- The Washington Times - Thursday, June 4, 2015

For the first time this season, the white lineup card affixed to a bulletin board in the Washington Nationals’ clubhouse on Thursday included a familiar name: Anthony Rendon, hitting second and starting at second base.

After missing the first two months of the season with a combination of injuries, the 24-year-old Silver Slugger Award winner was reinstated from the 15-day disabled list and rejoined the Nationals for their series-opener against the Chicago Cubs. His debut happened 60 days later than he had originally hoped, testing his patience and requiring two separate minor-league rehabilitation assignments. Standing in front of his locker, he said he was surprised that he missed as many games as he did.

“I think we all were,” Rendon said. “It just happened to be an unfortunate event at the beginning of the season. What can you do?”

Rendon’s return should have a significant impact on a sputtering Nationals lineup that has lost five of its past six games and averaged only 2.33 runs during that span. On Thursday, it allowed manager Matt Williams to drop Ian Desmond, who had been hitting second, to the No. 6 spot, lengthening the lineup.

“The guy finished in the top five, I think, in MVP votes last year. That’s a pretty big piece of our ball club,” Desmond said. “We’re excited to have him back.”

The road back was long. Rendon’s issues began March 9, when he dived for a ground ball during a spring training game and banged his left knee on the ground. Though the injury was initially diagnosed as a bruise, a series of tests — and two visits with doctors outside the organization — later showed that he had sprained the MCL in the knee. The sprain kept Rendon out of the Opening Day lineup, and he didn’t begin a minor-league rehabilitation assignment until April 24.

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During that rehabilitation assignment at Double-A Harrisburg, Rendon felt tightness on the left side of his torso. “I think just gradually I felt it, then it got worse and worse,” he said. An MRI examination revealed a Grade 2 oblique strain, sidelining him for an additional month and halting a rehabilitation process that had almost reached its end.

“There was a little frustration, but everything happens for a reason,” Rendon said. “I think fortunately and unfortunately I’ve been through this situation before, so I know how to handle it. I guess I’ve done pretty well in the past with handling injuries. I think I handled it pretty well this time around, too.”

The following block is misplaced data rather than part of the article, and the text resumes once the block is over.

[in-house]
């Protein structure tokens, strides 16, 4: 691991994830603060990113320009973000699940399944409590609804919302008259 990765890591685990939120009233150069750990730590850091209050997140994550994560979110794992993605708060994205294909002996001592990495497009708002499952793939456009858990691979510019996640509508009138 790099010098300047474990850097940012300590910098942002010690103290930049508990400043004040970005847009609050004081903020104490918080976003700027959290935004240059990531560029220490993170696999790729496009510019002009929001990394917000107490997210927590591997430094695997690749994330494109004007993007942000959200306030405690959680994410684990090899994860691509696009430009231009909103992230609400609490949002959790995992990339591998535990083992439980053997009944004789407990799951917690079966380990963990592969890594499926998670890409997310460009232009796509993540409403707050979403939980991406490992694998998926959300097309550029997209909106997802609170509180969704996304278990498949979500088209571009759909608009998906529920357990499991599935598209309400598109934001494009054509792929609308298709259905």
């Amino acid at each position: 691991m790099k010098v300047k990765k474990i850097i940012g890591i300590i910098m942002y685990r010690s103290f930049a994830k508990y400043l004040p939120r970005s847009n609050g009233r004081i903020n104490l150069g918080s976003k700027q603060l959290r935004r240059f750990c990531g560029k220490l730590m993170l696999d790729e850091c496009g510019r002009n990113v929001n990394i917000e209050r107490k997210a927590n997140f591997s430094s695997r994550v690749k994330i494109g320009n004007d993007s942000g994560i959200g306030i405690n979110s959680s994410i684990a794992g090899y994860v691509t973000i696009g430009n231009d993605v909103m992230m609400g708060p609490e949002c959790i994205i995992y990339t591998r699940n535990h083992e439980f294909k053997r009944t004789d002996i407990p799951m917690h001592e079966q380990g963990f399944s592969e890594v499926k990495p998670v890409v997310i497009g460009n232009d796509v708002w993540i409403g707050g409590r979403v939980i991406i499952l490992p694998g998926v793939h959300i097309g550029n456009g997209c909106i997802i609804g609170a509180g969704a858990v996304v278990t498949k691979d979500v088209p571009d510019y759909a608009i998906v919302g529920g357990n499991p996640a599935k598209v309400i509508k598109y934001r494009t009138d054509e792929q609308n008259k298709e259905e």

As the rehabilitation process went on, Rendon split his time between Nationals Park and the team’s minor-league complex in Viera, Florida. He did not field questions from reporters for nearly six weeks, frequently declining comment, often through a team spokesperson.

Rendon rejoined Harrisburg last Friday and played in all of its games since, including both legs of a doubleheader on Wednesday night. Williams said that was the final hurdle for Rendon, a lengthy evening that tested his oblique and proved him healthy. Altogether, he went 4-for-18 with two doubles, one walk and four strikeouts in five games.

“We were talking in there about if he hits a double, we want it to be here at this point, and not somewhere else,” Williams said. “That’s important for us. But the fact that he’s healthy is good. He feels great about it.”

Despite starting 126 games at third base last year, Rendon played exclusively at second during his most recent minor-league stint, and Williams said he will spend the majority of his time at that spot moving forward. Yunel Escobar was originally expected to play second, but he has moved to third in Rendon’s absence and adapted well.

“He’s comfortable there,” Williams said. “It’s an easier move for us to do for our club. I’m not saying it can’t change. But as of right now, that’s what we’re going to go with.”

Rendon said he feels comfortable at second base and doesn’t care where he plays.

“I feel most comfortable with a bat in my hand,” he said.

After two months on the disabled list, Rendon is just happy to be back. The first third of the season is over, but he still has a lot of time left to make an impression.

“I think it’s just being smart about the whole deal,” Rendon said. “We’re 53 games in. How many do we play in a season? One-hundred sixty-two, and hopefully more than that. It’s about being prepared for the majority part of the season. It’s unfortunate that I wasn’t ready for the beginning part, but it’s about being smart about the whole season.”

NOTES: To make room for Rendon, the Nationals sent infielder Wilmer Difo back to Harrisburg. They also optioned Taylor Jordan to Triple-A Syracuse and recalled A.J. Cole, who is a strong candidate to start on Saturday.

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